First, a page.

http://dl.dropbox.com/u/32015088/NJTUGJan31.twbx

    I presented this example to the NJ Tableau Users Group in January.

  2. A few quick things.

    Firstly, I don’t agree with showing neutrals either side of the zero on the offset stacked view.  I had a discussion with Andy Cotgreave on my site when I showed this a year or so ago (http://www.organizationview.com/net-stacked-distribution-a-better-way-to-visualize-likert-data).  The summary is that I believe neutrals should be treated as effectively ‘zeros’ when looking at positive responses vs negative responses.  You might have lots of zeros but you can’t split them 50/50

    Second, you shouldn’t take an average (mean) of a likert value as it’s ordinal data.  Median and mode are appropriate but don’t help you much.  My preferred method is to create a ‘net’ score (i.e. (positive responses – negative responses)/100 and shown as a percentage).

    Finally, when comparing questions I use heat maps in Tableau.  They act like small multiples.  As you say, use parameters to select questions.

    • Andrew,

      This blog post was really more about the mechanics of setting up survey data than the different approaches to displaying Likert scale responses. I have written three separate blog posts on the subject, the most recent of which may be found here.

      You’ll notice that I have a “kitchen sink” dashboard that allows you to control whether or now you want to see Likert scores, neutral responses, and so on. Personally, I want to see the neutrals and want to see the average Likert score, but I respect the arguments not to see these things.

      Thanks for taking the time to post.

      Steve

  3. Very nice job! It’s so bad I didn’t discover this post 3 days ago just after you wrote it. I participated in the Tableau Student challenge in association with CARE and it dealt with a survey about people in Lesotho. This likert scale would have made my dashboard much more impressive! I am glad I found your site.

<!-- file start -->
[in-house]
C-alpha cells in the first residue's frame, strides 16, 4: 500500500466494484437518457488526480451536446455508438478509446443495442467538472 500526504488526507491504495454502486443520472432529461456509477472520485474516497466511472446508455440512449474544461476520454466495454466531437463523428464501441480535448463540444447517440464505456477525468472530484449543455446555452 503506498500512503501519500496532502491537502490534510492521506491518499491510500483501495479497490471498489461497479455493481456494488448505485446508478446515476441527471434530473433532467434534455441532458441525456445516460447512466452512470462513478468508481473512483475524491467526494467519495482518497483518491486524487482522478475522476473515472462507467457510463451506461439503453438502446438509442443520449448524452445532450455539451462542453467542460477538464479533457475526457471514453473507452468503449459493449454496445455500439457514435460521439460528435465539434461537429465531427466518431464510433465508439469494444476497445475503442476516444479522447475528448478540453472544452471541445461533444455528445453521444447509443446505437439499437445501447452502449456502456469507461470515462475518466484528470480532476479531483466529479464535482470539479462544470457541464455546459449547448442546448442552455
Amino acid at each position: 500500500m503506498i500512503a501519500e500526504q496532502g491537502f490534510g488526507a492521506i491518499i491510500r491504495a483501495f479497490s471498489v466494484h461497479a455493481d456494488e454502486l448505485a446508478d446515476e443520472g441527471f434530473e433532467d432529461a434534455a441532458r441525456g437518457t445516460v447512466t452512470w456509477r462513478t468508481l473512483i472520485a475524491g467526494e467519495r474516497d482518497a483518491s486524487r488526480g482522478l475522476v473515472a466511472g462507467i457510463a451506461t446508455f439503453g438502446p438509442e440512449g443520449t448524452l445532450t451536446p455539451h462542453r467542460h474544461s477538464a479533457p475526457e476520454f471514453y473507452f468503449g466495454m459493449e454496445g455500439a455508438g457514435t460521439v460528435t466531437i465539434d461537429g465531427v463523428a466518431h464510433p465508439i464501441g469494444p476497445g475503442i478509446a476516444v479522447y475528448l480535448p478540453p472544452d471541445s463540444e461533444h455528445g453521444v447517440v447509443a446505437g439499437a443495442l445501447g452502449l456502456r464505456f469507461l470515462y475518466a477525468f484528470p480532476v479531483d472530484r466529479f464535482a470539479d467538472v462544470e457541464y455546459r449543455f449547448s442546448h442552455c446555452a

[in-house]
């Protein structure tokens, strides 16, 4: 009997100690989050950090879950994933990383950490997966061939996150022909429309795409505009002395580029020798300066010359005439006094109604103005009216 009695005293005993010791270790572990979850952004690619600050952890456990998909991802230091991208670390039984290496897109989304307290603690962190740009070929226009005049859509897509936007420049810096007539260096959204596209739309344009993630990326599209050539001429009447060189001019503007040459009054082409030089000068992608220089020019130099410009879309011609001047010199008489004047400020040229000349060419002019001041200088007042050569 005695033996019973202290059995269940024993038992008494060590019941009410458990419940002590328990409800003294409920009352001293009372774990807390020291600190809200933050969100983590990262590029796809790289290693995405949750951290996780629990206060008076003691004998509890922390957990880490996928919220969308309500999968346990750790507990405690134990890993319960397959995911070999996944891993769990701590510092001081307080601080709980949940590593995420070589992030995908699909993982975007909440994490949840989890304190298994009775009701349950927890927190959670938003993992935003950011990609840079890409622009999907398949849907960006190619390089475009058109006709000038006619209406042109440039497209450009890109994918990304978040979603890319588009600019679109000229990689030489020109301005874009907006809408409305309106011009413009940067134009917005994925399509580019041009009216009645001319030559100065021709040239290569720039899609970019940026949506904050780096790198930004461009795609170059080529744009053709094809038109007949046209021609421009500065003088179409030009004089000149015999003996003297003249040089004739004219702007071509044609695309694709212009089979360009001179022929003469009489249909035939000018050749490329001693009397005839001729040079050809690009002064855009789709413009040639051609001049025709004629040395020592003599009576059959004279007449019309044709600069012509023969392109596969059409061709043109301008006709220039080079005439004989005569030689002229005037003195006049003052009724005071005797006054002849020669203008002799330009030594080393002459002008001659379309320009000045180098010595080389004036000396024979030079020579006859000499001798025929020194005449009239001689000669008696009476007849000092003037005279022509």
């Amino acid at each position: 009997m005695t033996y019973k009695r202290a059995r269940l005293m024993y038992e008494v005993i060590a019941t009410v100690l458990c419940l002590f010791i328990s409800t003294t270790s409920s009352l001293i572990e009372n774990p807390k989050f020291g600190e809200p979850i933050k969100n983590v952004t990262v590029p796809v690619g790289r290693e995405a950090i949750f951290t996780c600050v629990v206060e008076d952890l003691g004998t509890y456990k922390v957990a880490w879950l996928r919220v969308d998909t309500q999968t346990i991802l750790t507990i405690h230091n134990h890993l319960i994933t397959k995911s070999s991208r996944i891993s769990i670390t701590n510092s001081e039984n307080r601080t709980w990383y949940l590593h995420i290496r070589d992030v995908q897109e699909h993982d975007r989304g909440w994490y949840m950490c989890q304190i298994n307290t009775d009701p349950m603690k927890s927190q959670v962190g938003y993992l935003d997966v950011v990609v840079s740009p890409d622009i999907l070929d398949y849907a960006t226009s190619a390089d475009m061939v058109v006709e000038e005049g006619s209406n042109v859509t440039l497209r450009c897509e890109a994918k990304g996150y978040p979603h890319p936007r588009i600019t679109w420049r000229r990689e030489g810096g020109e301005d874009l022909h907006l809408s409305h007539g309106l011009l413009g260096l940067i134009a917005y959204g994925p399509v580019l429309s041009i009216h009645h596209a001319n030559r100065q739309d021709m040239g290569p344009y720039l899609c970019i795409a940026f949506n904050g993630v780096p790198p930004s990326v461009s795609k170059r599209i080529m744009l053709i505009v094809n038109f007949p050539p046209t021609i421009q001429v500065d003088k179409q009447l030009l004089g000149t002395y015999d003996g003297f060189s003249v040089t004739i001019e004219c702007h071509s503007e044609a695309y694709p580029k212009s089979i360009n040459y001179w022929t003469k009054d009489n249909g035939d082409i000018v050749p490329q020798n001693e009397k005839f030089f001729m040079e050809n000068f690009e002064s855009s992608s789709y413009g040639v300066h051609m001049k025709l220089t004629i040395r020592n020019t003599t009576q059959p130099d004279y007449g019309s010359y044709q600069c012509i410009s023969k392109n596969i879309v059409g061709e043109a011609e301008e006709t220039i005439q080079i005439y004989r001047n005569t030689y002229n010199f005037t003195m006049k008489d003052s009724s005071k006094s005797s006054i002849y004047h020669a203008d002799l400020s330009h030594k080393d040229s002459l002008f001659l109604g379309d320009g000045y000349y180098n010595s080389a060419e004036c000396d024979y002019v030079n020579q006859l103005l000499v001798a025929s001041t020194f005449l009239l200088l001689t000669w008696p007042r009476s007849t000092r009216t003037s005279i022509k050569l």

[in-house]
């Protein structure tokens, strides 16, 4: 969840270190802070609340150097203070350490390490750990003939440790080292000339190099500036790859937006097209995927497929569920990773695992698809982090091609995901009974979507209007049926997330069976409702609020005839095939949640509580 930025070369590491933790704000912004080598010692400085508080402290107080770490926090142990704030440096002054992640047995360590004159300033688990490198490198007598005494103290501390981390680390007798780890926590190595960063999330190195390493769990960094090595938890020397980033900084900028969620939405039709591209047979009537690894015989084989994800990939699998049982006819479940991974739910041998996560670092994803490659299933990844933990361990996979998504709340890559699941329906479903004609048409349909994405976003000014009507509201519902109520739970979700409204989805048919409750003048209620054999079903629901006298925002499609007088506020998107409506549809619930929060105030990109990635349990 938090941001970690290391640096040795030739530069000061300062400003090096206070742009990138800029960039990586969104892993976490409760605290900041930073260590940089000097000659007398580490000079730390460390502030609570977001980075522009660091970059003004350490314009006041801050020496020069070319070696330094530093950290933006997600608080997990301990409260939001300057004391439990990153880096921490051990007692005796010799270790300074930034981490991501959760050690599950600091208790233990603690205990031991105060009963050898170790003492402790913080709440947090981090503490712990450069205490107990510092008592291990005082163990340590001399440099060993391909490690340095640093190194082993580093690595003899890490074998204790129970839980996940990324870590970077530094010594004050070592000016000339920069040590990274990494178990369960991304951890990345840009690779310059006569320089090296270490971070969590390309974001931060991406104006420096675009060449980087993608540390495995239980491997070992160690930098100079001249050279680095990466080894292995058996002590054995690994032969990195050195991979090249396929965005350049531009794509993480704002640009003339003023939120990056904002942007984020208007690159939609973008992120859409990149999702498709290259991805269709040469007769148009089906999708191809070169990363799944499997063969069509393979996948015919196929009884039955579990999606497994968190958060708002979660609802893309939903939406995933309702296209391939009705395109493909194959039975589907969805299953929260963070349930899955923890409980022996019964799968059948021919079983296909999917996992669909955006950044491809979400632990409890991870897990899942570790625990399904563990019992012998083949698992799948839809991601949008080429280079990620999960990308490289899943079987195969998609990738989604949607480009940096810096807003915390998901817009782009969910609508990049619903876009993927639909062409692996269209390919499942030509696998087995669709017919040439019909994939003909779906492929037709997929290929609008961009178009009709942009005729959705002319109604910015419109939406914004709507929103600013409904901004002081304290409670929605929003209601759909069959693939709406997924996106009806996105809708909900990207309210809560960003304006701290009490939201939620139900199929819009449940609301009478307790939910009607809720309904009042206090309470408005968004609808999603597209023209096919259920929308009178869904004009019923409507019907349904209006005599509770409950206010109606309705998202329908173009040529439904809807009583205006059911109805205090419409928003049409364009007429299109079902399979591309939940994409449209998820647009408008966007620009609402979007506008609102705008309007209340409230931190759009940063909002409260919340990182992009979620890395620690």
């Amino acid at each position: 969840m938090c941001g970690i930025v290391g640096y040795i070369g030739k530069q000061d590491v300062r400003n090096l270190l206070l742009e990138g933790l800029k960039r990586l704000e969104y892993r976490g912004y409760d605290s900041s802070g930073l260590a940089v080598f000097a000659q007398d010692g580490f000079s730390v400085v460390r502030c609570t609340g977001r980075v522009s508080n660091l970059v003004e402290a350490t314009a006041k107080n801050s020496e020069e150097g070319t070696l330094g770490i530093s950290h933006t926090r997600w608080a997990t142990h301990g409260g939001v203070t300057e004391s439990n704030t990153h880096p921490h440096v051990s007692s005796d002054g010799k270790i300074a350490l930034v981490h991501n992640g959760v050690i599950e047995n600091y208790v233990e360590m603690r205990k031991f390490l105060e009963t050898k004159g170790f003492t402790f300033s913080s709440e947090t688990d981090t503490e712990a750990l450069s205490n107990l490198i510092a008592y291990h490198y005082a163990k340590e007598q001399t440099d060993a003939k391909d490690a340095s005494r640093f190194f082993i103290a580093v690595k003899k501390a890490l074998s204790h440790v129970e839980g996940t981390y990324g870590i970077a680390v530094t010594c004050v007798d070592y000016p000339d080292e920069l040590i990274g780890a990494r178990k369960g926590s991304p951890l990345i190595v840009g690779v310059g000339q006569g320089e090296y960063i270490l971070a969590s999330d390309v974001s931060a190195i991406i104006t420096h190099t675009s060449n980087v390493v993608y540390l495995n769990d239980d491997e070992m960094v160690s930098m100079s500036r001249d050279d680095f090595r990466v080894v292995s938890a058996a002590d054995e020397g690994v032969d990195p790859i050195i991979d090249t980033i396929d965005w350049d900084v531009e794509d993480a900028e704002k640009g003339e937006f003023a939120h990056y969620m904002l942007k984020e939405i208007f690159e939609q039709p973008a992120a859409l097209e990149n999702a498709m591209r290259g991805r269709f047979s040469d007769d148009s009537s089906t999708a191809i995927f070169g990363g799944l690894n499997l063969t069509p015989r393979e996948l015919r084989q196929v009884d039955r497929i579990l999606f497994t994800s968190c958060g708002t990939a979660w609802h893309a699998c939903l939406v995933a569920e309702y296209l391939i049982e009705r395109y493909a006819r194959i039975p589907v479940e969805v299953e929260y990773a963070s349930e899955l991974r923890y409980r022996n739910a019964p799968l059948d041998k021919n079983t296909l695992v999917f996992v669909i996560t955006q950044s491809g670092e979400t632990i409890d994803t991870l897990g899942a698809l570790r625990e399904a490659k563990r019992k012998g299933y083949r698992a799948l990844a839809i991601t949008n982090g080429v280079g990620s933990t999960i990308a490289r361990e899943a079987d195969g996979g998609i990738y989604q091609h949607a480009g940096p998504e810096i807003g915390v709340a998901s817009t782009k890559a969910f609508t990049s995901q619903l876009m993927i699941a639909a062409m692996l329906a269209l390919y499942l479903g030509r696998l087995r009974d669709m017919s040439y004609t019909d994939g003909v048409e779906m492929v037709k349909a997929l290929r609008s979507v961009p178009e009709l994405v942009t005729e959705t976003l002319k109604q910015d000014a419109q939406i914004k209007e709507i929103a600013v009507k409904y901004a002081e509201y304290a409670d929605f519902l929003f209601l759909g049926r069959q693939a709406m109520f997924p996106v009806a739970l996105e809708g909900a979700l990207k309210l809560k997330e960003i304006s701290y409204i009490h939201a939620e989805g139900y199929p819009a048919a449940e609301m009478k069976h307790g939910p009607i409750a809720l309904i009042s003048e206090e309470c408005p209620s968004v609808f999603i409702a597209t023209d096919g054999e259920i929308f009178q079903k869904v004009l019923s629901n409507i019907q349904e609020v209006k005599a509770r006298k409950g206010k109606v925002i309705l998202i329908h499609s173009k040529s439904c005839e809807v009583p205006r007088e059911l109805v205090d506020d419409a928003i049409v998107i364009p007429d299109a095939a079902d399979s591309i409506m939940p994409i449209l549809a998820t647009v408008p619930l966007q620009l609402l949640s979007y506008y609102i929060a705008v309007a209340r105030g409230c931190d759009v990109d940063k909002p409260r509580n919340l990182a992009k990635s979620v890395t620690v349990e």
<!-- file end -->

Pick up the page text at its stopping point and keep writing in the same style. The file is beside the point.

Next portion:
Thanks for sharing! I look forward to more posts like this one.

    Arturo

  4. Steve, any reason you don’t just do a self join instead of the extra worksheet? When selecting multiple tables you can choose the same worksheet and join on Responder ID. You do get two copies of the demographic data but it saves a step. Am I missing something?

    • I have also been experimenting with using data blending instead of a join to reduce the cross-product effect. By blending on responder ID, but not question it seems you can set up at least some straightforward question by question comparisons. I still haven’t decided if this is easier than a self-join. 

  5. Alex, you can indeed do a self join.

  6. Hi I am a beginner, I am trying to apply the same example you did. can you tell me what does the dollar sign $ mean in [‘Reshaped Questions$’]?

    • Yehia,

      The screen shots are from an older version of Tableau. [Reshaped Questions$] is the name of the tab in the Excel workbook. We are joining two tables and this is just the name of one of the tables.

      Steve

  7. Hi Steve! I see only counts and no % in the tab ‘Cross tab for all responses’. What’s the reason for your not including %?
    When my clients ask for this type of cross-tab-for-all like this, they always want percentages as well as count. In my data the layout is slightly different from yours. I have Question Section/Question/Response in rows & my columns show only 1 question at a time. Question Section is mainly to help keep likert/grid questions together, as opposed to their being separate like in your example of Can Play Jazz, Eat all his/her vegetables, etc. I’ve figured out a calculation that count respondent ID’s by Question Section, and I then use this to Percent of Total, Pane Down calculation. It seems to work for now…although I have a feeling I haven’t discovered a mistake yet.

    Any thoughts?

    • Hanh,

      The numeric counts are for us to get a sense of the data, not something that I would use to present the data.

      Not sure what problems you are running into. Remember, this post is about intra-question analysis (breaking down the results of one question by another question) so the approach will be a bit different than for just breaking down by a demographic.

      Steve

  8. Hi!

    Great stuff as usual!

    Any plans to write up “better ways to perform intra-question analysis”?

    Thanks!

  9. Steve,

    Great post!

    I applied the same methodology to my weighted survey data set.
    However, I am running into issues while calculating the total %.

    I would like to look at (Sum of weights of responses for question)/(total sum of weights of responses for reshaped question).
    For example, (Sum of weights of “Can play jazz”) / (sum of weights of “yes”)

    Thanks!

  10. Hi Steve:

    At the top of this blog you mentioned finding better ways of conducting intra-question analysis. Since your original blog looks like it was written before Tableau 9 was released, I’m curious if there is a way to incorporate both sets of questions (i.e. the “Use this One” and “Reshaped Questions”) using the internal Pivot tool instead of the Excel reshaper. I also wonder if LOD calculations might also be a way to go.

    Thanks!

    • Ron,

      So many things on my to-do list, including this.

      I’m sure there are wonderful things we can do… just need a few days to sit down and do them!

      Steve